House passes bill to sanction Chinese banks over Hong Kong security law

Greg Nash

The House passed legislation by unanimous consent on Wednesday that would impose sanctions on banks that do business with Chinese officials implementing a national security law to crack down on protesters in Hong Kong.

Passage of the bill comes after the Chinese government enacted a law earlier this week that allows it to override Hong Kong’s judicial system, which critics say undermines the territory’s semi-autonomous status.

“No one should face life in prison for demonstrating. Now, Hong Kongers are fleeing Hong Kong out of fear for their safety, and we should support their right to do so. We need to impose consequences on the Chinese government for its actions towards #HongKong,” tweeted Rep. Brad Sherman (D-Calif.), one of the authors of the bill.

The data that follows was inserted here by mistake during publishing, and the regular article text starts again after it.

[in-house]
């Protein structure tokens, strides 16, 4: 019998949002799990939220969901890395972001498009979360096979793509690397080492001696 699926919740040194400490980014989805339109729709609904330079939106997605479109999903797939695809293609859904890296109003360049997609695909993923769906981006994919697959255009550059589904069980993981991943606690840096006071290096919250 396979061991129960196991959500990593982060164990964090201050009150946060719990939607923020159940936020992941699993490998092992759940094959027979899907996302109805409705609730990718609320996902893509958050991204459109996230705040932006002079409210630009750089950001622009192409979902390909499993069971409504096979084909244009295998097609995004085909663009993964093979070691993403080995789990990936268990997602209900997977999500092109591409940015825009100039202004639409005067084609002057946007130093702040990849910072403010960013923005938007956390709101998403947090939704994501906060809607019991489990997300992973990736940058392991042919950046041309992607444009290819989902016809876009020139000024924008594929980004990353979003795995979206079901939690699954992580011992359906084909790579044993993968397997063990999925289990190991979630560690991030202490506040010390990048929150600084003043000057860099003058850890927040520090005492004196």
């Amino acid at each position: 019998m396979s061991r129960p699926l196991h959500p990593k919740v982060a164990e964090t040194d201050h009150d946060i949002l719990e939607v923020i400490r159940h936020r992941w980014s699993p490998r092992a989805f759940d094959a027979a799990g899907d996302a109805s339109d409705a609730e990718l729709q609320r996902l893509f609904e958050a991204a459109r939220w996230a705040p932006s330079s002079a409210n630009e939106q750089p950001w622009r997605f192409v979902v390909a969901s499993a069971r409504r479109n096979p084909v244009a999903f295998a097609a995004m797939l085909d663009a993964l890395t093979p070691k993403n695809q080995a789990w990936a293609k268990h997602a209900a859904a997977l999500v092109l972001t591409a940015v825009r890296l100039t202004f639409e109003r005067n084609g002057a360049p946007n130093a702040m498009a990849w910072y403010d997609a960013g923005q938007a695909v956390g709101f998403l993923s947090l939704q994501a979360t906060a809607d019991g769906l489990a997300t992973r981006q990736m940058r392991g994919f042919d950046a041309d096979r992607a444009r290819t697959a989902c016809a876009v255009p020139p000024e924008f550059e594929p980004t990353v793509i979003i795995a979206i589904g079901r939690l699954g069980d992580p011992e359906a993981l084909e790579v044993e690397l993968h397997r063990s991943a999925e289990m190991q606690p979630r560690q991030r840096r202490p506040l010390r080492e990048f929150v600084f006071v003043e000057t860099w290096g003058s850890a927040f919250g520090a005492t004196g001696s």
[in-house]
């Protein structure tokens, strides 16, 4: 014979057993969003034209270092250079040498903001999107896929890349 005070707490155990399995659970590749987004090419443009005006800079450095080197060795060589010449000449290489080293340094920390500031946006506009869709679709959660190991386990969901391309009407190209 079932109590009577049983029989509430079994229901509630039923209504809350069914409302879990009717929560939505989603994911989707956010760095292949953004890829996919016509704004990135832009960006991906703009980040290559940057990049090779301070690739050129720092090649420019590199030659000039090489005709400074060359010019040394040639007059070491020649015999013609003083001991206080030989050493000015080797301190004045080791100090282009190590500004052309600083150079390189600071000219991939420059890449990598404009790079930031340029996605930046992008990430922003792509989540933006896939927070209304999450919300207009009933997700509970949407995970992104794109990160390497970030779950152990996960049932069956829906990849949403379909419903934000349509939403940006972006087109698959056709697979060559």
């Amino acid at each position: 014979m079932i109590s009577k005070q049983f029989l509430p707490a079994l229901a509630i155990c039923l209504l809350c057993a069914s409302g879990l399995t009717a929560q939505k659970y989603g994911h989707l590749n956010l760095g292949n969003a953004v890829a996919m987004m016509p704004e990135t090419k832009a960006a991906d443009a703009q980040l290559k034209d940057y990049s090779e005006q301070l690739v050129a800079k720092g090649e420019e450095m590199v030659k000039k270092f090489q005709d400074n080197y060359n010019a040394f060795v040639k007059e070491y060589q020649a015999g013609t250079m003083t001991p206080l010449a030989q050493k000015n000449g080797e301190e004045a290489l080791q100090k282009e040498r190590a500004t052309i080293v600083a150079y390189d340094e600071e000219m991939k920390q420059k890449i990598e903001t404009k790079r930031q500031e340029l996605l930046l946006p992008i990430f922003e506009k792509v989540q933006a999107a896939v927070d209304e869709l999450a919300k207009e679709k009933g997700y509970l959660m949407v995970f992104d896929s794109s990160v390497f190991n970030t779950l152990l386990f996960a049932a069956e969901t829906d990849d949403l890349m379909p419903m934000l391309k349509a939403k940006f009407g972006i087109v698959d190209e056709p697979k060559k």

The bill now heads to the Senate, which passed a similar bill last week, before it heads to President Trump. 

Sens. Pat Toomey (R-Pa.) and Chris Van Hollen (D-Md.), who introduced companion legislation in the upper chamber, said in a joint statement on Wednesday that they expected concurrence with the House bill as soon as Thursday.

“America must stand with the people of Hong Kong,” Toomey and Van Hollen said in a joint statement.

The Trump administration announced last week that it will impose visa restrictions on Chinese officials involved with efforts to exert more control over Hong Kong. 

Congress and the Trump administration have also recently pursued sanctions on Chinese officials over human rights abuses against the Uighur Muslim minority. 

Trump signed bipartisan legislation into law last month that imposes sanctions on officials responsible for the Uighur labor camps in China’s Xinjiang region. 

Tags Brad Sherman Chris Van Hollen Donald Trump Pat Toomey

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